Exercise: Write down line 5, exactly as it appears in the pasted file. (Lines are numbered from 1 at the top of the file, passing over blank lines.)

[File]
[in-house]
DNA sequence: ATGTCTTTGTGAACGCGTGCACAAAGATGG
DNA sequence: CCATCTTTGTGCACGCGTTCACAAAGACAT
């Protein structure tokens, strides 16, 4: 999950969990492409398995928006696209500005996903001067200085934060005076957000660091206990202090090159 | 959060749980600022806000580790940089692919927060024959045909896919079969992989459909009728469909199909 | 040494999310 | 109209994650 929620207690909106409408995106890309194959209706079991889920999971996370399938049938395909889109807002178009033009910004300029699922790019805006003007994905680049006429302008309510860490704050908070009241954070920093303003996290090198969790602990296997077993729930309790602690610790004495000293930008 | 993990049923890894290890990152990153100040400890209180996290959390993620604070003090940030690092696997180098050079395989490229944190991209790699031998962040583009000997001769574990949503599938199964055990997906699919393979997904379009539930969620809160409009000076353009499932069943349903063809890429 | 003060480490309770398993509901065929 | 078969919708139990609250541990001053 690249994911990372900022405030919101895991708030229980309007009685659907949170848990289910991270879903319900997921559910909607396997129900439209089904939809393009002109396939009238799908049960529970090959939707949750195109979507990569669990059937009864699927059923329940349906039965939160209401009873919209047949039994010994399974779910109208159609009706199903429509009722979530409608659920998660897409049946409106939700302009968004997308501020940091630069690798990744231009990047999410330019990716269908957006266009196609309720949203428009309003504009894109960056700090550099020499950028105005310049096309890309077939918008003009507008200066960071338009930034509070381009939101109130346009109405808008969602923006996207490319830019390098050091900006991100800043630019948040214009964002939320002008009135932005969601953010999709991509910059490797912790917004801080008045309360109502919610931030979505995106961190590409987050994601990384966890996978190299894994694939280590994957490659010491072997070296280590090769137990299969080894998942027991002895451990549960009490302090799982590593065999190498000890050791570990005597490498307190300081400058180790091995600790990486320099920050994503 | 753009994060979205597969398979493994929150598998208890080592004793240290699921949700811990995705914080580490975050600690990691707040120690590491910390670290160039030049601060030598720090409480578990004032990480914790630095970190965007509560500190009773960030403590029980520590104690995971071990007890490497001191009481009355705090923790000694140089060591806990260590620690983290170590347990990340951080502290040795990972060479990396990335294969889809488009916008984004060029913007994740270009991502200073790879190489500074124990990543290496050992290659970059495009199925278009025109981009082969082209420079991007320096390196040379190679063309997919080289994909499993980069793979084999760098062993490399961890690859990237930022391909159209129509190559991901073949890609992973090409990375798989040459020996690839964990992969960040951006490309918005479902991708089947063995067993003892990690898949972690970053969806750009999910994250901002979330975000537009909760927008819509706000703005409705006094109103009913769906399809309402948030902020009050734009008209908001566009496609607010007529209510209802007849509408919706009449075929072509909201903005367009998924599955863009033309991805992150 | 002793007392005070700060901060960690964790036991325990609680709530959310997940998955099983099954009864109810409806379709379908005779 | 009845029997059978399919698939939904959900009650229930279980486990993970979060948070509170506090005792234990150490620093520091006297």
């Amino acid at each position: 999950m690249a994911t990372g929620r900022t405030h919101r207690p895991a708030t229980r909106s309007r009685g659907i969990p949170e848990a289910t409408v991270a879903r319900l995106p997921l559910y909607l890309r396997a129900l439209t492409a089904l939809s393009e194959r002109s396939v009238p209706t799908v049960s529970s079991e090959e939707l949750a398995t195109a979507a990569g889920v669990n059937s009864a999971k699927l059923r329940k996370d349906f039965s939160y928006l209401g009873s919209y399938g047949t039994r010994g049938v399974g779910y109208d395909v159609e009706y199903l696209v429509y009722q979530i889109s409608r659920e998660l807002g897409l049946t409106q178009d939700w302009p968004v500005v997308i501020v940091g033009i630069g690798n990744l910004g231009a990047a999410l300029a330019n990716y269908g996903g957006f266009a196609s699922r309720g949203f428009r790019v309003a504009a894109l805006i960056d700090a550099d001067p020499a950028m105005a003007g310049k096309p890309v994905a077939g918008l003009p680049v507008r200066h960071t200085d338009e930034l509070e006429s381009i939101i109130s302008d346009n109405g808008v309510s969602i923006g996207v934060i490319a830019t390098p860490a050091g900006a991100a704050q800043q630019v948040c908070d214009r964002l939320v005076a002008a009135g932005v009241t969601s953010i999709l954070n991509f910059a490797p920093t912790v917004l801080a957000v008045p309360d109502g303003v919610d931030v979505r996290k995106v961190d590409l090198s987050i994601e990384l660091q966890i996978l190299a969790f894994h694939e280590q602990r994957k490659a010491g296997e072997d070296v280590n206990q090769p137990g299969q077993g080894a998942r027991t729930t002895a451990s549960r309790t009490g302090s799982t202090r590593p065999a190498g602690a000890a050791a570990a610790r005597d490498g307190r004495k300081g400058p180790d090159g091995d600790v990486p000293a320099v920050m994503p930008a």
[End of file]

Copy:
């Amino acid at each position: 999950m690249a994911t990372g929620r900022t405030h919101r207690p895991a708030t229980r909106s309007r009685g659907i969990p949170e848990a289910t409408v991270a879903r319900l995106p997921l559910y909607l890309r396997a129900l439209t492409a089904l939809s393009e194959r002109s396939v009238p209706t799908v049960s529970s079991e090959e939707l949750a398995t195109a979507a990569g889920v669990n059937s009864a999971k699927l059923r329940k996370d349906f039965s939160y928006l209401g009873s919209y399938g047949t039994r010994g049938v399974g779910y109208d395909v159609e009706y199903l696209v429509y009722q979530i889109s409608r659920e998660l807002g897409l049946t409106q178009d939700w302009p968004v500005v997308i501020v940091g033009i630069g690798n990744l910004g231009a990047a999410l300029a330019n990716y269908g996903g957006f266009a196609s699922r309720g949203f428009r790019v309003a504009a894109l805006i960056d700090a550099d001067p020499a950028m105005a003007g310049k096309p890309v994905a077939g918008l003009p680049v507008r200066h960071t200085d338009e930034l509070e006429s381009i939101i109130s302008d346009n109405g808008v309510s969602i923006g996207v934060i490319a830019t390098p860490a050091g900006a991100a704050q800043q630019v948040c908070d214009r964002l939320v005076a002008a009135g932005v009241t969601s953010i999709l954070n991509f910059a490797p920093t912790v917004l801080a957000v008045p309360d109502g303003v919610d931030v979505r996290k995106v961190d590409l090198s987050i994601e990384l660091q966890i996978l190299a969790f894994h694939e280590q602990r994957k490659a010491g296997e072997d070296v280590n206990q090769p137990g299969q077993g080894a998942r027991t729930t002895a451990s549960r309790t009490g302090s799982t202090r590593p065999a190498g602690a000890a050791a570990a610790r005597d490498g307190r004495k300081g400058p180790d090159g091995d600790v990486p000293a320099v920050m994503p930008a």